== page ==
IMHAs help patients to access information and understand their rights under the Mental Health Act. This is so the patient can understand any medical treatment they are receiving or might receive and the reasons for that treatment. The IMHA also supports patients to exercise their rights, which can include representing or speaking on their behalf.

IMHAs sometimes support patients in a range of other ways to ensure they are involved in decisions that are made about their care and treatment e.g. care planning process, mental health review tribunals, aftercare, accessing other support services and raising concerns about their experience/care.

Hospital staff have a duty to ensure patients understand that help is available to them from an IMHA and how they can get that help.


ICAT is a team of advocates who provide support and information around raising concerns and complaints about care and treatment received from the NHS. Accessing ICAT is completely free, independent of the NHS and provides impartial information; acting under your direction for your wishes.


  • Generally support you with your NHS complaint
  • Give you the opportunity to speak with someone who is independent of the NHS in confidence
  • Provide self-help information so you can manage your own complaint
  • Put you in touch with the right people to make your complaint to
  • Help you get interpreting services if you need them
  • Prepare letters for you
  • Prepare for and attend meetings with you
  • Explain and explore different options available to you at each stage of the complaint
  • Speak to people on your behalf where necessary


  • Offer advice – financial, medical, legal or any other kind
  • Make decisions for you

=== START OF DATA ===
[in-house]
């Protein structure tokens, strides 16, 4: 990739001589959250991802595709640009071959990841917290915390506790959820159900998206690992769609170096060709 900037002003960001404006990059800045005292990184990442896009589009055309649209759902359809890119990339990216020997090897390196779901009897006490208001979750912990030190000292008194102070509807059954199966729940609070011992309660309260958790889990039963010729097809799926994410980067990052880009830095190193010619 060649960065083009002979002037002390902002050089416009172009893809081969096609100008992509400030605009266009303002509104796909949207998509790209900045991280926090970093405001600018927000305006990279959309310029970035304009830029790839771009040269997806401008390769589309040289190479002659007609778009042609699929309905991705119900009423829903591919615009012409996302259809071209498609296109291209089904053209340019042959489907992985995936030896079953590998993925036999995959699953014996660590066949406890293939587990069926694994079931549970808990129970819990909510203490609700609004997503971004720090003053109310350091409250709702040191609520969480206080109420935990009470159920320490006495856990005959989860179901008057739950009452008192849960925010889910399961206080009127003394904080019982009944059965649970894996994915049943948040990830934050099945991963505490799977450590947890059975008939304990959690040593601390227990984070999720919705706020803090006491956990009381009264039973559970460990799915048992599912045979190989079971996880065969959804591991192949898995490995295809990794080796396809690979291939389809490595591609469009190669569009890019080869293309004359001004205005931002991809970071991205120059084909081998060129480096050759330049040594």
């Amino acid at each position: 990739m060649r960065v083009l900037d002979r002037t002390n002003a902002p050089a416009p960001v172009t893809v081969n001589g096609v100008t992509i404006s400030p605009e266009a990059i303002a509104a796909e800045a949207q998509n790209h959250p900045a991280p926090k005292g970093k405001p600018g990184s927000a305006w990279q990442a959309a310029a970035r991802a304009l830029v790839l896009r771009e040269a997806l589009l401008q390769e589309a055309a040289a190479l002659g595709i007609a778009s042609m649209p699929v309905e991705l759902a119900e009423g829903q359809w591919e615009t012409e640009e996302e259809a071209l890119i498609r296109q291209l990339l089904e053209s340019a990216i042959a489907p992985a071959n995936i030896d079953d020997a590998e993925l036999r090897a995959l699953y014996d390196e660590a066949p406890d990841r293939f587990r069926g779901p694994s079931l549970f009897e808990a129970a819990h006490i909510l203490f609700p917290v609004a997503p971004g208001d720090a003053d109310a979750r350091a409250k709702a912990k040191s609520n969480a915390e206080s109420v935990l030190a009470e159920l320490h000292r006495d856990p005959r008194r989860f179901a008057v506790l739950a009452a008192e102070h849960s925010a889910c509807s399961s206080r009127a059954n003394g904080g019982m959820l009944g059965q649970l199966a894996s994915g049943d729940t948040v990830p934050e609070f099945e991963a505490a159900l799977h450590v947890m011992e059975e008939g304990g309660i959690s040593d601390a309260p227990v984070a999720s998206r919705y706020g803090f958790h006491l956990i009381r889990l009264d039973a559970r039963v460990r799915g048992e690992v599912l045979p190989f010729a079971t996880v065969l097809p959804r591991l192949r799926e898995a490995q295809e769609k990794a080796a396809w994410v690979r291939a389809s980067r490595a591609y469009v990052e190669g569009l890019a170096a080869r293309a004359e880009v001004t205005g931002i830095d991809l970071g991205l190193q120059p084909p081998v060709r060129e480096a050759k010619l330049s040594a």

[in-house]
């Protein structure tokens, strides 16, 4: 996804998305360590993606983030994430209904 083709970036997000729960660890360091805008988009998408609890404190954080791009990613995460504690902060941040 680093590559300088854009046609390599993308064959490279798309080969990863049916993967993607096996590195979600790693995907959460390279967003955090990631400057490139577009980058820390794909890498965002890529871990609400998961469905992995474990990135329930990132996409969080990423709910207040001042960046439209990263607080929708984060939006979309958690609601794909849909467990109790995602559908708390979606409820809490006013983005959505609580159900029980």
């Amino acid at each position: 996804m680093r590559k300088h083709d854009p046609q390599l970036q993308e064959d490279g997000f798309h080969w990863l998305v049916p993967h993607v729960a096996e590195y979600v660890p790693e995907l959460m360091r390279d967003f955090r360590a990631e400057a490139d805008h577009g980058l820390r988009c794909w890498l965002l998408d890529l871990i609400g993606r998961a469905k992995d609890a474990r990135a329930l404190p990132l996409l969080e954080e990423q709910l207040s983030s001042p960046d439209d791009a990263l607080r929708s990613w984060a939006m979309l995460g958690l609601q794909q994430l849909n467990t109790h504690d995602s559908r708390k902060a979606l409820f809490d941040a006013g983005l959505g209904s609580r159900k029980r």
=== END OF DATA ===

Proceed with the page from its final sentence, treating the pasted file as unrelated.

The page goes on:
• Help claim financial compensation
  • Get an NHS employee disciplined
  • Undertake investigations around complaints

Parents with learning disabilities

Parents with learning disabilities are far more likely to have children removed from their care, than most parents are. We advocate for parents who have a learning disability. The number of referrals for this area of our work has grown year on year. The majority of these cases concern families where the children are under a care order, in foster care or going through the adoption process. It often involves supporting parents in court, as well as in Child Protection meetings. This can be a stressful and bewildering time for parents; our dedicated advocates are there to help them understand the process and their rights.

The advocate will:

  • help to ensure, through information sharing with professionals, that the parents get the most appropriate assessment of their parenting capacity. For example promoting the use of the Parenting Assessment Manual (PAMs) which is specifically designed with parents with learning disabilities in mind.
  • help parents to navigate the range of different services involved and liaise between them.
  • help parents to instruct and understand solicitors.
  • help with contact visits and child arrangement orders.

Care Act